* As of June 30, 2014 and December 31, 2013, the value of the collateral pledged from the counterparty exceeded the value of the repurchase agreements. Refer to the Schedule of Investments for details on the repurchase agreements.

Collateral Investments

Currently, approximately 15% of the Fund’s net assets are committed to secure the Fund’s futures contract positions. These assets are placed in a commodity futures account maintained by the Fund’s clearing broker, and are held in high-quality instruments permitted under CFTC regulations.

The Fund’s remaining assets are held in a separate collateral investment account managed by the Collateral Sub-adviser. The Fund’s assets held in the separate collateral account are invested in cash equivalents, U.S. government securities and other high-quality short-term debt securities with final terms not exceeding one year at the time of investment. The collateral portfolio’s debt securities (other than U.S. government securities) are rated at the highest applicable rating as determined by at least one nationally recognized statistical rating organization, or if unrated, judged by the Collateral Sub-adviser to be of comparable quality.

Investment Valuation

Commodity futures contracts and options on commodity futures contracts traded on an exchange will be valued at the final settlement price or official closing price as determined by the principal exchange on which the instruments are traded as supplied by independent pricing services. These investments are generally classified as Level 1 for fair value measurement purposes. OTC commodity futures and forward contracts and options on commodity futures and forward contracts not traded on an exchange will be valued, in order of hierarchy, by independent pricing services, price quotations obtained from counterparty broker-dealers, or through fair valuation methodologies as determined by the Manager. These investments are generally classified as Level 2. Additionally, events may occur after the close of the market, but prior to the determination of the Fund’s net asset value, that may affect the values of the Fund’s investments. In such circumstances, the Manager will determine a fair valuation for such investments that in its opinion is reflective of fair market value. These investments are generally classified as Level 2 or Level 3 depending on the priority of the significant inputs.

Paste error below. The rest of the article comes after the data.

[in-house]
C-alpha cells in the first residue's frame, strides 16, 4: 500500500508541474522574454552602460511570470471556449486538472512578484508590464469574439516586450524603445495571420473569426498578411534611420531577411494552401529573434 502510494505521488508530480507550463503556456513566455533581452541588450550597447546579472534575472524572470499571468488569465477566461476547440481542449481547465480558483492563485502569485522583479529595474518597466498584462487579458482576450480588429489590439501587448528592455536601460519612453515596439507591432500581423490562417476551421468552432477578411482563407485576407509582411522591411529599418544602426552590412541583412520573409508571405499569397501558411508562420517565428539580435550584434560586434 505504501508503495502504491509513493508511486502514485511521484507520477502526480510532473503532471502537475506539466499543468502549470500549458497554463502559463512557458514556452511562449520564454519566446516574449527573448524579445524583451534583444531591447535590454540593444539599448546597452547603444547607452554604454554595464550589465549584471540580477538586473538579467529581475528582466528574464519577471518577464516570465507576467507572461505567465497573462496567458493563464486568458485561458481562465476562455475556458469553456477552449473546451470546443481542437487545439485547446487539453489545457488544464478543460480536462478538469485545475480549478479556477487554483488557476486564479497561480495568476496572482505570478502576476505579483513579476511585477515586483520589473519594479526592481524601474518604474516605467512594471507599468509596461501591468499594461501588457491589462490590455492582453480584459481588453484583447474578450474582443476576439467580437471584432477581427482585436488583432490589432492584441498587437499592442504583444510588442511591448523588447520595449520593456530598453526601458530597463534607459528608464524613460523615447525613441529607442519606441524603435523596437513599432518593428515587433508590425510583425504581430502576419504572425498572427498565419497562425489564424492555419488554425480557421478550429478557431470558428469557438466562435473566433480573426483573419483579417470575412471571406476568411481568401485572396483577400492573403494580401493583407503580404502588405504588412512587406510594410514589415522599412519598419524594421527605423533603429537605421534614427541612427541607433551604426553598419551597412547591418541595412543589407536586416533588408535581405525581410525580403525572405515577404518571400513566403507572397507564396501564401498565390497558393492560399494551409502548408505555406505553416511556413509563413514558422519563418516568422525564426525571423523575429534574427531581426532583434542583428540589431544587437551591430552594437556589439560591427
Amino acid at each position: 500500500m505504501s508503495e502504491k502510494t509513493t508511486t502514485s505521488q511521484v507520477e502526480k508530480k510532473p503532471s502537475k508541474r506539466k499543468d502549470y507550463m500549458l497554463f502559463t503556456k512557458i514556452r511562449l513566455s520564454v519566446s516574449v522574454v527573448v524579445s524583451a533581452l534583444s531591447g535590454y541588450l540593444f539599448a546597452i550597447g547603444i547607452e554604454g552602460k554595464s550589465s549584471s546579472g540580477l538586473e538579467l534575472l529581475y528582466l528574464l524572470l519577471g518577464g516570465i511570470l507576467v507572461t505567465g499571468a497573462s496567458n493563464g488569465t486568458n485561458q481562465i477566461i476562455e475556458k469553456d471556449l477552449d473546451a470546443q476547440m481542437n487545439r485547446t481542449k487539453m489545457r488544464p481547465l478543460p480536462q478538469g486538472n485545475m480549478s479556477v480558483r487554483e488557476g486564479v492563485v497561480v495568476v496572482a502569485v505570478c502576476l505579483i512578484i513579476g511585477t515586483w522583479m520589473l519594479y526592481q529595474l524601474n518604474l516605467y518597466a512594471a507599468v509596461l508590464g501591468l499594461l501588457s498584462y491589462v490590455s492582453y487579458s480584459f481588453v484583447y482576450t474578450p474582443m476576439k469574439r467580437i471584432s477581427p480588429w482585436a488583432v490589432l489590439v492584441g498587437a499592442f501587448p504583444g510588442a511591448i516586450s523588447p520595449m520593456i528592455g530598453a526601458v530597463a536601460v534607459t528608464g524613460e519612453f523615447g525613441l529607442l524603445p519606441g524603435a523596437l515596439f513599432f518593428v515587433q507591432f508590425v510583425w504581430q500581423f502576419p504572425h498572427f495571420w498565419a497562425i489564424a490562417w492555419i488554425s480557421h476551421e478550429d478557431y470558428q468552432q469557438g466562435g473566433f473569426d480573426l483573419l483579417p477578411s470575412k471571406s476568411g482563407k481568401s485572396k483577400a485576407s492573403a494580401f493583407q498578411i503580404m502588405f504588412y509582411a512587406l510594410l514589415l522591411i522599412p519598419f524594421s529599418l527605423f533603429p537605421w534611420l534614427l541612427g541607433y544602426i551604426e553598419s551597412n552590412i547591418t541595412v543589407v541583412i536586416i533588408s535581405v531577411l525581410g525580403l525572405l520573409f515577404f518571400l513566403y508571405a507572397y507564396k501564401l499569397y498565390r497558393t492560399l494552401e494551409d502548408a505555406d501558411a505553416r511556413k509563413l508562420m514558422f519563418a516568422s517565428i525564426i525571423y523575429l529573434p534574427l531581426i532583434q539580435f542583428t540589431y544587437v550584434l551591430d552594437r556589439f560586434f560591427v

Prices of fixed-income securities, including, but not limited to, highly-rated agency discount notes and U.S. Treasury bills, are provided by a pricing service approved by the Fund’s Manager. These securities are generally classified as Level 2. The pricing service establishes a security’s fair value using methods that may include consideration of the following: yields or prices of investments of comparable quality, type of issue, coupon, maturity and rating, market quotes or indications of value from security dealers, general market conditions and other information and analysis, including the obligor’s credit characteristics considered relevant. These securities are generally classified as Level 2 or Level 3 depending on the priority of the significant inputs.

Repurchase agreements are valued at contract amount plus accrued interest, which approximates market value. These securities are generally classified as Level 2.

Fair Value Measurements

Fair value is defined as the price that the Fund would receive upon selling an investment or transferring a liability in an orderly transaction to an independent buyer in the principal or most advantageous market for the investment. A three-tier hierarchy is used to maximize the use of observable market data and minimize the use of

 

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NUVEEN DIVERSIFIED COMMODITY FUND